But we must be careful not to see deacons as half priests, half laypeople. This is a danger. At the end they will end up neither one nor the other. No, we must not do this, it is a danger. Looking at them in this way harms us and harms them. This way of considering them takes strength from the charism proper to the diaconate. I want to return to this: the charism proper to the diaconate. And this charism is in the life of the Church. Likewise the image of the deacon as a sort of intermediary between the faithful and pastors is inappropriate. Neither halfway between priests and laypeople, nor halfway between pastors and faithful. There is the danger of clericalism: the deacon who is too clerical. No, no, this is not good. At times I see someone who assists at the liturgy: it almost seems as if he wants to take the place of the priest. Clericalism, beware of clericalism. And another temptation is functionalism: it is a help that the priest has for this or that; a boy to carry out certain tasks and not for other things. No. You have a clear charism in the Church and you must build it.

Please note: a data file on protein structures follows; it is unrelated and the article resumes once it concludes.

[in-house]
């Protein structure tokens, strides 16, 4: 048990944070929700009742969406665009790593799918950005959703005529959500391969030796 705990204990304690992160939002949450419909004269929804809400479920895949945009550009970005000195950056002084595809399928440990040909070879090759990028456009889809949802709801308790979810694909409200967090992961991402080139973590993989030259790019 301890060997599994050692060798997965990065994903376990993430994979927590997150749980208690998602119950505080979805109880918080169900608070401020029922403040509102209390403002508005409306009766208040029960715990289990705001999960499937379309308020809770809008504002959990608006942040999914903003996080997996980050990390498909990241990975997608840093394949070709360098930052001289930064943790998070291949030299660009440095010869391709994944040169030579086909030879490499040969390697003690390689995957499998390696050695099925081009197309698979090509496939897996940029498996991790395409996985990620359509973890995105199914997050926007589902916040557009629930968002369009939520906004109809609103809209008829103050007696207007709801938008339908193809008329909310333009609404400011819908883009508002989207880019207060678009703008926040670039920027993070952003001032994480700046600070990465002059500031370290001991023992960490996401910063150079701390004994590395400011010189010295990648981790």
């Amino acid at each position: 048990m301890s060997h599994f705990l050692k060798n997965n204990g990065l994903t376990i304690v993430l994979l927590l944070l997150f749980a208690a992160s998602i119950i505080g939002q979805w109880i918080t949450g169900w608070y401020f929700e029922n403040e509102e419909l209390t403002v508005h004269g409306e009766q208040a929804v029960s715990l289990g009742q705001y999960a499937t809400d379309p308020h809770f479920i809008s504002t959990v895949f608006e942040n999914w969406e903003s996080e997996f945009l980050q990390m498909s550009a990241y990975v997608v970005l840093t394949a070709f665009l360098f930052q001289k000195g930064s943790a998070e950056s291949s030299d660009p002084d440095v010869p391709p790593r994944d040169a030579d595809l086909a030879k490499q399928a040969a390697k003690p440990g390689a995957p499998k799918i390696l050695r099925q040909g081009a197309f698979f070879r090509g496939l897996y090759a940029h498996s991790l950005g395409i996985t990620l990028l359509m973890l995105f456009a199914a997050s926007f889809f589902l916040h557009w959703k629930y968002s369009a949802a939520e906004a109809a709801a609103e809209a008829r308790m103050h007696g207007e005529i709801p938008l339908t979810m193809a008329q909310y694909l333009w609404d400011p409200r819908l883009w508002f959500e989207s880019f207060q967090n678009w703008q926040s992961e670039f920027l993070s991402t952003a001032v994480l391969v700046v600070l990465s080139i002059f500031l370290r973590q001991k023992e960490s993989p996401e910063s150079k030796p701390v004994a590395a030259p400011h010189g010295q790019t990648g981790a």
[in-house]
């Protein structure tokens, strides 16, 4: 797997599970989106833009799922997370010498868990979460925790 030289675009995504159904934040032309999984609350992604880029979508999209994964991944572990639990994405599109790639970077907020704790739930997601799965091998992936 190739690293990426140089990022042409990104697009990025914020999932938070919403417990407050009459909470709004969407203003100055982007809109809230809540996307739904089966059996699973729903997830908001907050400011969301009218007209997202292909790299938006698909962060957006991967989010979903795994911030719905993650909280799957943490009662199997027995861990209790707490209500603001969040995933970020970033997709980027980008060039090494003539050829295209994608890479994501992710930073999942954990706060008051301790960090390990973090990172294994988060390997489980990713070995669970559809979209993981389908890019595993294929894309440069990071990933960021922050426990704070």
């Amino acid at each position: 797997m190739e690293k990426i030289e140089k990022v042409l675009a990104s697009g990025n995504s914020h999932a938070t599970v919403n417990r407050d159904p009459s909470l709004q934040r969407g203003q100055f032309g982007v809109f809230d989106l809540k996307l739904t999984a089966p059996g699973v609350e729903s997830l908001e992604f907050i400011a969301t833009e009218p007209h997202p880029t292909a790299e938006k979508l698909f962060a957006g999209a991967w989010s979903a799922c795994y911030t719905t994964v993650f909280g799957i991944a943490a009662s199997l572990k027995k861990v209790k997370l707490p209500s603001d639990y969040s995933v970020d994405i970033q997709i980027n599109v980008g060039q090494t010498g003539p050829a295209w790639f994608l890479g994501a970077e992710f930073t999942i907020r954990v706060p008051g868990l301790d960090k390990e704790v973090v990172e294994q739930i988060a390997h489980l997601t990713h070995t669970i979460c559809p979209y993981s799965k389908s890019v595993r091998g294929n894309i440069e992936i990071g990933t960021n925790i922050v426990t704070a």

The diaconate is a specific vocation, a family vocation that requires service. I like it very much when [in the Acts of the Apostles] the first Hellenistic Christians went to the apostles to complain because their widows and orphans were not well cared for, and they had a meeting, that “synod” between apostles and disciples, and they “invented” the deacons to serve. And this is very interesting for us bishops too, because they were all bishops, those who “made” the deacons. And what does this tell us? That deacons were servants. Then they understood that, in that case, it was to assist widows and orphans: but to serve. And to us as bishops: prayer and the proclamation of the Word; and this shows us what the most important charism of a bishop is: to pray. What is the task of a bishop, the first task? Prayer. Second task: proclaiming the Word. But you can see the difference clearly. And for you [deacons]: service. This word is the key to understanding your charism. Service as one of the characteristic gifts of the people of God. The deacon is, so to say, the custodian of service in the Church. Every word must be carefully measured. You are the guardians of service in the Church: service to the Word, service to the Altar, service to the poor. And your mission, the mission of the deacon, and your contribution consist in this: in reminding us all that faith, in its various expressions – community liturgy, personal prayer, the various forms of charity – and in its various states of life – lay, clerical, family – possesses an essential dimension of service. Service to God and to brothers. And how far we have to go in this sense! You are the guardians of service in the Church.